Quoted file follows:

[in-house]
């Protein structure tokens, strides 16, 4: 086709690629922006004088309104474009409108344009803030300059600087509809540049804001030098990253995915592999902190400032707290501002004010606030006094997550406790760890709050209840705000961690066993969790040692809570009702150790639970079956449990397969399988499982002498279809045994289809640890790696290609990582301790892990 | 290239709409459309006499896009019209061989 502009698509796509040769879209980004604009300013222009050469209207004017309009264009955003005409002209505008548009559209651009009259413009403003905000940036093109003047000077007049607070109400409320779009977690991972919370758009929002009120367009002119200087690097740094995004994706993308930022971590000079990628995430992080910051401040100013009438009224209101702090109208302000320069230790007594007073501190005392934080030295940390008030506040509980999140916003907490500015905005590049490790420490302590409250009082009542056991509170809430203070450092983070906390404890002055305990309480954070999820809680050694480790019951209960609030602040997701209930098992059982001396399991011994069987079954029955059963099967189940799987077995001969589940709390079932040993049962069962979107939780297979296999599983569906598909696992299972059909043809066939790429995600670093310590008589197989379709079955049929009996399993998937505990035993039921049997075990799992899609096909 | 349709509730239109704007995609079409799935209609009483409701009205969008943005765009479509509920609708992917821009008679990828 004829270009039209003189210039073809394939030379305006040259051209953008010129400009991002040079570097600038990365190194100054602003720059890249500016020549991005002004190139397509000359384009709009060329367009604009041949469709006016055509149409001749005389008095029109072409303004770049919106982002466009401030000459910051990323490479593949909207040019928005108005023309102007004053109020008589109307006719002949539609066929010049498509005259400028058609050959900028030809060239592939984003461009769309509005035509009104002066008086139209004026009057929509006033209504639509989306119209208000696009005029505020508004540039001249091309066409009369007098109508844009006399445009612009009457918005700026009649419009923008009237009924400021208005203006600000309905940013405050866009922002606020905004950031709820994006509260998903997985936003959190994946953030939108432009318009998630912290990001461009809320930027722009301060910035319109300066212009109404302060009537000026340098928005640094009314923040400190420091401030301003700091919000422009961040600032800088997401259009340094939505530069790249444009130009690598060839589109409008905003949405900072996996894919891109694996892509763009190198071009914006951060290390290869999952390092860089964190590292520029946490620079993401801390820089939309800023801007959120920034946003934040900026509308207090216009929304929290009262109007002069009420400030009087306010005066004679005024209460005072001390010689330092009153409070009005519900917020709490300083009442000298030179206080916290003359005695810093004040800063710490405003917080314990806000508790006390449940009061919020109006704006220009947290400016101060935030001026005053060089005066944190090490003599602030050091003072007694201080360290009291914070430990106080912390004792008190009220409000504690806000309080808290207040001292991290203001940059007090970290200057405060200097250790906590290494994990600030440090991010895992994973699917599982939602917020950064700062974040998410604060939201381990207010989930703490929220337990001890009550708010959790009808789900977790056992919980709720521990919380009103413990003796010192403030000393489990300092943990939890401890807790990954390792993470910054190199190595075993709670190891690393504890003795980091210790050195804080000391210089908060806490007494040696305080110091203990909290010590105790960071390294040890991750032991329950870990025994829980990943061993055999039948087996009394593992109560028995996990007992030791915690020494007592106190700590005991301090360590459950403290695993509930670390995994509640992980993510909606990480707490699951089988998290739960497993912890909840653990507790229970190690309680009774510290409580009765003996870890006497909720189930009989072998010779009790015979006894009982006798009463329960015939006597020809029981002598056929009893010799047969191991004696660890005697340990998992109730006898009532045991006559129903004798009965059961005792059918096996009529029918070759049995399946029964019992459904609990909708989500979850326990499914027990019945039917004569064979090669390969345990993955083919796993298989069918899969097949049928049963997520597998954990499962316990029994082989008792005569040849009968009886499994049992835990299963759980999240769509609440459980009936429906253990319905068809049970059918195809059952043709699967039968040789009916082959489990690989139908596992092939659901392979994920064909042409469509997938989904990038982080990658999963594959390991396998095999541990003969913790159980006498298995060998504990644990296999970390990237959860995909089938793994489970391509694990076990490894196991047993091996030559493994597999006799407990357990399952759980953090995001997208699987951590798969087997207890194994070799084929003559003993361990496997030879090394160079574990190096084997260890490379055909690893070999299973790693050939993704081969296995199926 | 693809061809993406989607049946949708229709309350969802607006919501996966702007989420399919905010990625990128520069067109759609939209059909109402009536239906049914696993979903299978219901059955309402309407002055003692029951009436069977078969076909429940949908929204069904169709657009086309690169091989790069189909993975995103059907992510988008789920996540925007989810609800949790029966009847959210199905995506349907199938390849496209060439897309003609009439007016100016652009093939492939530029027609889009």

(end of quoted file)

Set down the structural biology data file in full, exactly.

[in-house]
């Protein structure tokens, strides 16, 4: 086709690629922006004088309104474009409108344009803030300059600087509809540049804001030098990253995915592999902190400032707290501002004010606030006094997550406790760890709050209840705000961690066993969790040692809570009702150790639970079956449990397969399988499982002498279809045994289809640890790696290609990582301790892990 | 290239709409459309006499896009019209061989 502009698509796509040769879209980004604009300013222009050469209207004017309009264009955003005409002209505008548009559209651009009259413009403003905000940036093109003047000077007049607070109400409320779009977690991972919370758009929002009120367009002119200087690097740094995004994706993308930022971590000079990628995430992080910051401040100013009438009224209101702090109208302000320069230790007594007073501190005392934080030295940390008030506040509980999140916003907490500015905005590049490790420490302590409250009082009542056991509170809430203070450092983070906390404890002055305990309480954070999820809680050694480790019951209960609030602040997701209930098992059982001396399991011994069987079954029955059963099967189940799987077995001969589940709390079932040993049962069962979107939780297979296999599983569906598909696992299972059909043809066939790429995600670093310590008589197989379709079955049929009996399993998937505990035993039921049997075990799992899609096909 | 349709509730239109704007995609079409799935209609009483409701009205969008943005765009479509509920609708992917821009008679990828 004829270009039209003189210039073809394939030379305006040259051209953008010129400009991002040079570097600038990365190194100054602003720059890249500016020549991005002004190139397509000359384009709009060329367009604009041949469709006016055509149409001749005389008095029109072409303004770049919106982002466009401030000459910051990323490479593949909207040019928005108005023309102007004053109020008589109307006719002949539609066929010049498509005259400028058609050959900028030809060239592939984003461009769309509005035509009104002066008086139209004026009057929509006033209504639509989306119209208000696009005029505020508004540039001249091309066409009369007098109508844009006399445009612009009457918005700026009649419009923008009237009924400021208005203006600000309905940013405050866009922002606020905004950031709820994006509260998903997985936003959190994946953030939108432009318009998630912290990001461009809320930027722009301060910035319109300066212009109404302060009537000026340098928005640094009314923040400190420091401030301003700091919000422009961040600032800088997401259009340094939505530069790249444009130009690598060839589109409008905003949405900072996996894919891109694996892509763009190198071009914006951060290390290869999952390092860089964190590292520029946490620079993401801390820089939309800023801007959120920034946003934040900026509308207090216009929304929290009262109007002069009420400030009087306010005066004679005024209460005072001390010689330092009153409070009005519900917020709490300083009442000298030179206080916290003359005695810093004040800063710490405003917080314990806000508790006390449940009061919020109006704006220009947290400016101060935030001026005053060089005066944190090490003599602030050091003072007694201080360290009291914070430990106080912390004792008190009220409000504690806000309080808290207040001292991290203001940059007090970290200057405060200097250790906590290494994990600030440090991010895992994973699917599982939602917020950064700062974040998410604060939201381990207010989930703490929220337990001890009550708010959790009808789900977790056992919980709720521990919380009103413990003796010192403030000393489990300092943990939890401890807790990954390792993470910054190199190595075993709670190891690393504890003795980091210790050195804080000391210089908060806490007494040696305080110091203990909290010590105790960071390294040890991750032991329950870990025994829980990943061993055999039948087996009394593992109560028995996990007992030791915690020494007592106190700590005991301090360590459950403290695993509930670390995994509640992980993510909606990480707490699951089988998290739960497993912890909840653990507790229970190690309680009774510290409580009765003996870890006497909720189930009989072998010779009790015979006894009982006798009463329960015939006597020809029981002598056929009893010799047969191991004696660890005697340990998992109730006898009532045991006559129903004798009965059961005792059918096996009529029918070759049995399946029964019992459904609990909708989500979850326990499914027990019945039917004569064979090669390969345990993955083919796993298989069918899969097949049928049963997520597998954990499962316990029994082989008792005569040849009968009886499994049992835990299963759980999240769509609440459980009936429906253990319905068809049970059918195809059952043709699967039968040789009916082959489990690989139908596992092939659901392979994920064909042409469509997938989904990038982080990658999963594959390991396998095999541990003969913790159980006498298995060998504990644990296999970390990237959860995909089938793994489970391509694990076990490894196991047993091996030559493994597999006799407990357990399952759980953090995001997208699987951590798969087997207890194994070799084929003559003993361990496997030879090394160079574990190096084997260890490379055909690893070999299973790693050939993704081969296995199926 | 693809061809993406989607049946949708229709309350969802607006919501996966702007989420399919905010990625990128520069067109759609939209059909109402009536239906049914696993979903299978219901059955309402309407002055003692029951009436069977078969076909429940949908929204069904169709657009086309690169091989790069189909993975995103059907992510988008789920996540925007989810609800949790029966009847959210199905995506349907199938390849496209060439897309003609009439007016100016652009093939492939530029027609889009």